Interview with Steve about Broken Bat

October 11, 2021 | 2 Comments

In this interview, Steve takes us on his journey with Broken Bat.

Who is Steve?

Broken Bat

My name is Steve and I live and work in San Diego. Writing browser-based sports games is a hobby, I have a real job as a firmware engineer. I was inspired to write the game after joining Hattrick more than 15 years ago. I've played a lot of different sports-related games, but am mostly focused on game development and improving my current games.


It's just me. It started as a sideline project back in 2009 and has grown from there.

I've written all the code. Actually, twelve years ago when I started Broken Bat, I didn't really know PHP or mySQL or JavaScript so it's been a real learning experience.

Previously, I had a Pascal (and later C) based baseball simulation that I had written as far back as high school. Eventually I took much of the core game engine ideas and functions and put a browser user interface on the web and Broken Bat was born.

Broken Bat was the first web-based game I have created. I have since created a similar college basketball game called Hardwood Online College Basketball.

Prior to web-based games, I had a lot of experience writing sports and engineering simulations — so porting some of these ideas to a browser-based game was the real gain-of-function.

What is Broken Bat?

Broken Bat

It's like being in charge of your own baseball team. You have to draft prospects, develop them into big league players and then manage them in the games. If you're successful, you can win your league and move up. But it's tricky — you can't just focus on offense and neglect pitching and defense or vice versa.

It's an entirely free game and a lot of the players have made a variety of other contributions — like creating team logos, compiling minor league city names to creating a podcast and Broken Bat radio.

Currently 500+ people play the game. Players can communicate either via in-game mail or the discussion forums.

There aren't too many other baseball simulations out there (soccer is a far more popular sport worldwide and among browser games).

But I think the simulation accuracy, balance and playability is by far the best. It's a hard game — having a team for a long time doesn't guarantee you a spot in the top league. Managers need to draft, develop and manage their club well to move up and succeed.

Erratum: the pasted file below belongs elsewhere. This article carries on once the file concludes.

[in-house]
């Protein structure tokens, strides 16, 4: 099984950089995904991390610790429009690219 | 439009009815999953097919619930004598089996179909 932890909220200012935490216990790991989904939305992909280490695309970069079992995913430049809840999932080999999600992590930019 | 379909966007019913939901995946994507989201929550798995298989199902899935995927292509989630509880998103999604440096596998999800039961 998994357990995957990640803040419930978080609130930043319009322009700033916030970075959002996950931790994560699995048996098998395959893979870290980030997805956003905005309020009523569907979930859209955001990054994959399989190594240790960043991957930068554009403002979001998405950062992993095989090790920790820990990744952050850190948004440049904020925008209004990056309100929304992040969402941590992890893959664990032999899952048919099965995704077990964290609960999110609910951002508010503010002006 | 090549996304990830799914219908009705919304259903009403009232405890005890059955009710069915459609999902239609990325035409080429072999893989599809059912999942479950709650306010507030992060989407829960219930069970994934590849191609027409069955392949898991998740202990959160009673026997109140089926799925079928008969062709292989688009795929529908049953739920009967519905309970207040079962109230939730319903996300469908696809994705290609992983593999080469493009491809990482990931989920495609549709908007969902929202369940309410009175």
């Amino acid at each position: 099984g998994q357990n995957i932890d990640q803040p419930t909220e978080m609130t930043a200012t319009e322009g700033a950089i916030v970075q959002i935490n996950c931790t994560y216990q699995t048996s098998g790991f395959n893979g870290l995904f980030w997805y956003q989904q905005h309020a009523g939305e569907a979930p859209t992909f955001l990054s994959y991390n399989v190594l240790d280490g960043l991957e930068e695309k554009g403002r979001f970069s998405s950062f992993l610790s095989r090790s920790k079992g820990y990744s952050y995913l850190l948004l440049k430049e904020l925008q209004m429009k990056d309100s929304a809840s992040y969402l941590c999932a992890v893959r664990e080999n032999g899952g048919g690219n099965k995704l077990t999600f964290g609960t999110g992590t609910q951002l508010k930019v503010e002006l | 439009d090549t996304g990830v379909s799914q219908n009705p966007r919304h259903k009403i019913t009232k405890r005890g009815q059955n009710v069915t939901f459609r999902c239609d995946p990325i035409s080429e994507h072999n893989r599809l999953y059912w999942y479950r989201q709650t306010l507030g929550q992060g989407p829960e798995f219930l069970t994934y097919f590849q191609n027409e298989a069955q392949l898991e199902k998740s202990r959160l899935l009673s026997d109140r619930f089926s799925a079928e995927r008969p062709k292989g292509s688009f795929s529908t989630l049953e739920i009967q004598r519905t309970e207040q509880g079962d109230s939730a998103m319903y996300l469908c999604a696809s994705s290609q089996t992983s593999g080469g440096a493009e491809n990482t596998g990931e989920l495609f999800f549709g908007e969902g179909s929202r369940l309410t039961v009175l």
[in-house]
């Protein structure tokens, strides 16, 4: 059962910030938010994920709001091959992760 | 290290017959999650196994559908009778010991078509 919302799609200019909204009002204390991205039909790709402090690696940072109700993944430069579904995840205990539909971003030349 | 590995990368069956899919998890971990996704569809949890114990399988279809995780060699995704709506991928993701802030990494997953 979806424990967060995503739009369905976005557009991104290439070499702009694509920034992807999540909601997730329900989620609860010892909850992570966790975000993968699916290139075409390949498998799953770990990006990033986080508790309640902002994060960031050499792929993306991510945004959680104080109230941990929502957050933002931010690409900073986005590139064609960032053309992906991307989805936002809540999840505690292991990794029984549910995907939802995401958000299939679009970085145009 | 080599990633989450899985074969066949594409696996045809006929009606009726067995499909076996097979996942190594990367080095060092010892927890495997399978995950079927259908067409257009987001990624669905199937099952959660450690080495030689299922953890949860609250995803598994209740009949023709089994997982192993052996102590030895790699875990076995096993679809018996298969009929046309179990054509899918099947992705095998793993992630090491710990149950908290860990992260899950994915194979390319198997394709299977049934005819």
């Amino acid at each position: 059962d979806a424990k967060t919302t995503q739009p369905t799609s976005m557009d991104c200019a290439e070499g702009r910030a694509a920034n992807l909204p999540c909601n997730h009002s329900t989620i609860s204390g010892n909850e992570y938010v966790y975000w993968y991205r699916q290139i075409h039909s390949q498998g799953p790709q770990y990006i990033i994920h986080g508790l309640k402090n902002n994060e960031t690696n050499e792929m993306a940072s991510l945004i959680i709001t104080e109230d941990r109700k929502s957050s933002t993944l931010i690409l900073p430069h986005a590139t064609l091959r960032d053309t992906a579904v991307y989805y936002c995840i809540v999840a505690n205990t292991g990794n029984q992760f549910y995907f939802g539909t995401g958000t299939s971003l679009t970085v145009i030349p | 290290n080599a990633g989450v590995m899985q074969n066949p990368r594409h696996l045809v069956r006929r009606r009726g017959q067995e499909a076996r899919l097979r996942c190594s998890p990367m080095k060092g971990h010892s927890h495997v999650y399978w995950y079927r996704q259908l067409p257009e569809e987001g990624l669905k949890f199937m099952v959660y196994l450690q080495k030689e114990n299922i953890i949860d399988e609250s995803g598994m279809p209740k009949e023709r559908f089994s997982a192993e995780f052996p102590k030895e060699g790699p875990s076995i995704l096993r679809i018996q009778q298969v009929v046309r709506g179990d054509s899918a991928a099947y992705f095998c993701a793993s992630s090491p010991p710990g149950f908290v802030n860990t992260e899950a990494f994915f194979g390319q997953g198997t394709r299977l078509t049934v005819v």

Broken Bat

The biggest challenge is to create a simulation that is both playable, but also true to the game of baseball. If all the players are .400 hitters or there is some Goliath that hits 100 dingers such that his team never loses, then that's not a realistic or playable game. So many sports simulation lack balance and realism. Statistics in Broken Bat are much closer to real world statistics that other game models. Game scores are realistic and competitive balance is much better than most other games.

What is the hardest part of being an admin for Broken Bat?

The user base of Broken Bat is fairly diverse. Some people are hardcore players while others are more casual users. Also there are people across all age ranges. Trying to provide a game that meets the needs of all these individuals is probably the biggest challenge.

I also think the game is starting to show its age. A lot has changed about the internet in the last twelve years and technology has progressed. I'd really like to overhaul the user interface so it looks more current, but that will be a large effort.

Any funny stories to share?

This isn't really a funny story — but perhaps the most personally gratifying episode in Broken Bat history is when a blind individual contacted me because his screen reader couldn't parse the baseball box score page. So I worked with him to re-layout the box score formatting in HTML so that he was able to read those pages. It was both fulfilling and I also learned a lot about web accessibility.

Interested in Baseball? Check out Broken Bat.

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